The Wyoming Supreme Court released an opinion today that could put Superintendent Cindy Hill back in charge of the Wyoming Department of Education. Three of the five justices on the court found in favor of overturning Senate Enrolled Act 1 from the 2013 session, commonly known as Senate File 104.
Barring a successful appeal of the ruling, the decision could begin a process to restore powers that Senate File 104 transferred from the Superintendent of Public Instruction to an appointed director in the Wyoming Department of Education. Justice James Burke wrote the majority opinion, and justices Michael Davis and Barton Voight (retired) concurred. Justice Michael Golden (retired) and Chief Justice Marilyn Kite dissented.
The central question of the court’s decision turned on the meaning of Article 7, Section 14 of the Wyoming Constitution, which states:
“The general supervision of the public schools shall be entrusted to the state superintendent of public instruction, whose powers and duties shall be prescribed by law.”
The majority argued that Senate File 104 violated the state constitution by removing the general supervision of schools from the Superintendent. The dissenting justices held that the law followed the constitutional charge for the legislature, “which expressly includes prescribing the superintendent’s powers and duties to generally supervise the public schools.”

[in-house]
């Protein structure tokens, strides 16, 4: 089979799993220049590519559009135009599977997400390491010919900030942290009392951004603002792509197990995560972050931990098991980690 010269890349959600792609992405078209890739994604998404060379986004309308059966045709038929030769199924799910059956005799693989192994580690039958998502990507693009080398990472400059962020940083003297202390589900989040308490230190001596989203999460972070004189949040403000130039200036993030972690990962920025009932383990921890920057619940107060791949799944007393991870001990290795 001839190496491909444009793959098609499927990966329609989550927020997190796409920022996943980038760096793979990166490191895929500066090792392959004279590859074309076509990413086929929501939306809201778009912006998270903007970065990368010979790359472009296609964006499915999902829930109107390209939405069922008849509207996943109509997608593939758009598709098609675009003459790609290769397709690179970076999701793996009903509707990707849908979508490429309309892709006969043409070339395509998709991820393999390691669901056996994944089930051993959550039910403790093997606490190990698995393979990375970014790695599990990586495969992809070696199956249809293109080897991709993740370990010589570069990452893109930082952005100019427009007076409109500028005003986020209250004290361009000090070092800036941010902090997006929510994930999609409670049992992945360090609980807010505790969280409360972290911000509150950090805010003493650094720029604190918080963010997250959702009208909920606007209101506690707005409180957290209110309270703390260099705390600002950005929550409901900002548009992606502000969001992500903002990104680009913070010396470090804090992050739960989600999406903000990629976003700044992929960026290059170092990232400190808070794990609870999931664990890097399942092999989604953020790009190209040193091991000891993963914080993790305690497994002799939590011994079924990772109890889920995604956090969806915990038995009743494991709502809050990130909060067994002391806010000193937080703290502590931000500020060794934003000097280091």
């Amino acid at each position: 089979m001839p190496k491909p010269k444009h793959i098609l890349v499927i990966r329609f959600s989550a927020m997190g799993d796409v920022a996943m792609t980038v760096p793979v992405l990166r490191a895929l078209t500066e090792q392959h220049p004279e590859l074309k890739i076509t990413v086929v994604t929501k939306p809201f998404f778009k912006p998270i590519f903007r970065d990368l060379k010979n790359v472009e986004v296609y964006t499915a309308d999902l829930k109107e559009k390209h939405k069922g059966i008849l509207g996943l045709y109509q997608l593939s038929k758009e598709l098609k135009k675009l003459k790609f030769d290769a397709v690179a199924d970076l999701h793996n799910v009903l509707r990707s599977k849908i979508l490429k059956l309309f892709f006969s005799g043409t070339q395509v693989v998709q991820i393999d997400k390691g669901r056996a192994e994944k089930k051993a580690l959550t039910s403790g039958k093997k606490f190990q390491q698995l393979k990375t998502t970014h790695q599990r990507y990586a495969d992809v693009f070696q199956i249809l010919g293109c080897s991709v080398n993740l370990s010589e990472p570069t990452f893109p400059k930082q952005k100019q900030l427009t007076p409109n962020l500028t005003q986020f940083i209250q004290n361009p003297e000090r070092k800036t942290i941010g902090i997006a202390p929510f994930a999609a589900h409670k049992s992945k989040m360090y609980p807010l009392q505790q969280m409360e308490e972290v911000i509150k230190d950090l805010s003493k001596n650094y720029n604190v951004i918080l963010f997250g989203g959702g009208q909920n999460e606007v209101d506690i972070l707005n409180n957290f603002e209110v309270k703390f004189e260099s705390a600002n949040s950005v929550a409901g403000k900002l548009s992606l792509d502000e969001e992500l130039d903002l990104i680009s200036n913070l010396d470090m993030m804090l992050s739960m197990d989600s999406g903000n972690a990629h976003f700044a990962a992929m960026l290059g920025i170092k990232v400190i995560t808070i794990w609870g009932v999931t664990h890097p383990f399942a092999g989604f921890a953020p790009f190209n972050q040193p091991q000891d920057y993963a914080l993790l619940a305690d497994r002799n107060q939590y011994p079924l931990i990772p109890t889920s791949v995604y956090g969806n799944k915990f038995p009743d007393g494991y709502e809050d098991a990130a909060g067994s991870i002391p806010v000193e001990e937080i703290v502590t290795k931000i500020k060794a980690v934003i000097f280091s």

Wyoming Department of Education spokesman Tom Lacock told WyoFile that the agency is still sorting out the ramifications of the decision by consulting with Gov. Matt Mead’s office. Among those questions is what will become of appointed director Richard Crandall, who joined the department last year.
“As of right now we still have a lot of work to do until we have a better understanding of the process and what happens next,” Lacock said. “Until we know what happens next we are going to go about our work much as possible. It’s a weird time here.”
Update: On January 30th the Office of the Wyoming Attorney General announced it will request a rehearing of the Senate File 104 suit before the Supreme Court. If the request is granted it could delay Hill’s return to the Wyoming Department of Education. Read this press release for more.
To learn about current debates in Wyoming education policy, read Wyoming lawmakers want better schools, teacher raises, by Gregory Nickerson, January 14, 2014.